5G technology: Airlines suspend some US flights due to rollout issue

Emirates, Air India, All Nippon Airways and Japan Airlines have all announced service cuts citing the problem.

Emirates has announced that it will suspend flights to nine US airports: Boston, Chicago O’Hare, Dallas Fort Worth, George Bush Intercontinental in Houston, Miami, Newark, Orlando, San Francisco and Seattle. He said he would continue to fly to John F. Kennedy Airport in New York, Los Angeles Airport and Washington Dulles.

“We are working closely with aircraft manufacturers and relevant authorities to mitigate operational issues, and we hope to resume our US services as soon as possible,” Emirates said in its statement.

Air India has announced that it will suspend service between Delhi airport and San Francisco, Chicago and JFK. It will also suspend a Mumbai-Newark flight.

It will continue to fly to Dulles International Airport in Washington DC.

Both ANA and Japan Airlines have announced that they have canceled some flights to the United States that were to use Boeing 777s, but will instead operate some flights using Boeing 787s.

And on Tuesday evening, Delta Airlines (DAL) said it anticipates the possibility of weather-related cancellations as early as Wednesday due to new 5G service near dozens of U.S. airports.
“Telecommunications companies agreed on Tuesday to limit the scope of Wednesday’s planned 5G rollout and will delay implementation around select U.S. airports. While this is a positive development to prevent widespread disruptions to operations flight, some flight restrictions may remain,” Delta said in a statement. noting that it must comply with restrictions already issued by the FAA near affected airports.

Transportation regulators were already concerned that the version of 5G due to be activated in January could interfere with some aircraft instruments, and many aviation industry groups shared those fears, despite assurances from federal telecom regulators and wireless operators.

Specifically, the Federal Aviation Administration has expressed concern that 5G cellular antennas near certain airports — and not air travellers’ mobile devices — could skew readings from certain aircraft equipment designed to tell pilots at what point. distance they are from the ground. These systems, known as radar altimeters, are used throughout a flight and are considered critical equipment. (Radar altimeters differ from standard altimeters, which rely on atmospheric pressure readings and do not use radio signals to measure altitude.)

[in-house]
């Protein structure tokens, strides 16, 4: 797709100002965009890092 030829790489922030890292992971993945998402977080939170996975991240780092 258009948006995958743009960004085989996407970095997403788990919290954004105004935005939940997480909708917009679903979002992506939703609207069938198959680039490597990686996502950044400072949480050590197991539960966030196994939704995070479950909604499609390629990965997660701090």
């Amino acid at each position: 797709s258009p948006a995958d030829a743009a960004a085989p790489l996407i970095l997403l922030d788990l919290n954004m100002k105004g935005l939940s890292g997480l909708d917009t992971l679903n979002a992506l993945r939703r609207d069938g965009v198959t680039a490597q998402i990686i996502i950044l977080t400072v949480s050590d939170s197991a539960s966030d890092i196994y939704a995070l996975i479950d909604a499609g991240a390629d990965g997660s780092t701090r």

The FAA had already decided in December to issue an urgent order prohibiting pilots from using the potentially affected altimeters around airports where low visibility conditions would otherwise require them. This new rule could prevent planes from reaching certain airports in certain circumstances, as pilots would not be able to land using instruments alone.
AT&T, owner of CNN’s parent company, and Verizon both announced on Tuesday that they would delay the activation of 5G on certain towers around certain airports. The deployment of wireless technology near major airports was scheduled for Wednesday.

“We are frustrated with the FAA’s failure to do what nearly 40 countries have done, which is to safely deploy 5G technology without disrupting aviation services, and we urge it to do so in a timely manner. “, said Megan Ketterer, spokeswoman for AT&T. .

The Biden administration welcomed the delay, saying in a statement that “the agreement will avert potentially devastating disruptions to passenger travel, cargo operations and our economic recovery, while enabling more than 90% of the deployment of the wireless tower to occur as planned”.

In a Tuesday letter, the CEOs of 10 airlines asked the Biden administration to push back the already-delayed rollout. Airlines estimate there are 1,000 flight disruptions a day due to possible interference with radar altimeters that pilots use to land in low visibility conditions. The telecoms industry did not comment on the letter, but said the fears were unfounded as there were no issues in other countries where 5G is already being rolled out.

Comments are closed.